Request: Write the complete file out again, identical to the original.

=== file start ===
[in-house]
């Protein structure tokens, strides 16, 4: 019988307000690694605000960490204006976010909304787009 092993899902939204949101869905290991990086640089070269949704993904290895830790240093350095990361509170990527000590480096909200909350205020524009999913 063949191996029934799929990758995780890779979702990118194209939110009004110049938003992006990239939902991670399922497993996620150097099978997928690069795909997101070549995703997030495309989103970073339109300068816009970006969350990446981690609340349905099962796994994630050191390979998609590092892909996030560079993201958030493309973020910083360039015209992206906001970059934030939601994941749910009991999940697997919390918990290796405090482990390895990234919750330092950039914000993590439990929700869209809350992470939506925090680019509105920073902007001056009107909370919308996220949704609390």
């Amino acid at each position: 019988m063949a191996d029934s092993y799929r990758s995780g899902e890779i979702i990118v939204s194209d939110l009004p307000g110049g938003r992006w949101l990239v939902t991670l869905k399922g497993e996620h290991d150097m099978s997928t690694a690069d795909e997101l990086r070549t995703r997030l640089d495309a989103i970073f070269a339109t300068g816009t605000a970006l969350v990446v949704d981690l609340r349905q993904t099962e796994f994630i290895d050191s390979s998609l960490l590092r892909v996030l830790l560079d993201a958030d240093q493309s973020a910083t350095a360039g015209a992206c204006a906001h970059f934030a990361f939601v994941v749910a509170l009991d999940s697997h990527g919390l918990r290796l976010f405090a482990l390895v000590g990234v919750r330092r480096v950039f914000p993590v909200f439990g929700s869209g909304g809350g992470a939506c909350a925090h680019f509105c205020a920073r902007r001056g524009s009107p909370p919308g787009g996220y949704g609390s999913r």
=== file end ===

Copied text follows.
[in-house]
């Protein structure tokens, strides 16, 4: 019988307000690694605000960490204006976010909304787009 092993899902939204949101869905290991990086640089070269949704993904290895830790240093350095990361509170990527000590480096909200909350205020524009999913 063949191996029934799929990758995780890779979702990118194209939110009004110049938003992006990239939902991670399922497993996620150097099978997928690069795909997101070549995703997030495309989103970073339109300068816009970006969350990446981690609340349905099962796994994630050191390979998609590092892909996030560079993201958030493309973020910083360039015209992206906001970059934030939601994941749910009991999940697997919390918990290796405090482990390895990234919750330092950039914000993590439990929700869209809350992470939506925090680019509105920073902007001056009107909370919308996220949704609390």
């Amino acid at each position: 019988m063949a191996d029934s092993y799929r990758s995780g899902e890779i979702i990118v939204s194209d939110l009004p307000g110049g938003r992006w949101l990239v939902t991670l869905k399922g497993e996620h290991d150097m099978s997928t690694a690069d795909e997101l990086r070549t995703r997030l640089d495309a989103i970073f070269a339109t300068g816009t605000a970006l969350v990446v949704d981690l609340r349905q993904t099962e796994f994630i290895d050191s390979s998609l960490l590092r892909v996030l830790l560079d993201a958030d240093q493309s973020a910083t350095a360039g015209a992206c204006a906001h970059f934030a990361f939601v994941v749910a509170l009991d999940s697997h990527g919390l918990r290796l976010f405090a482990l390895v000590g990234v919750r330092r480096v950039f914000p993590v909200f439990g929700s869209g909304g809350g992470a939506c909350a925090h680019f509105c205020a920073r902007r001056g524009s009107p909370p919308g787009g996220y949704g609390s999913r």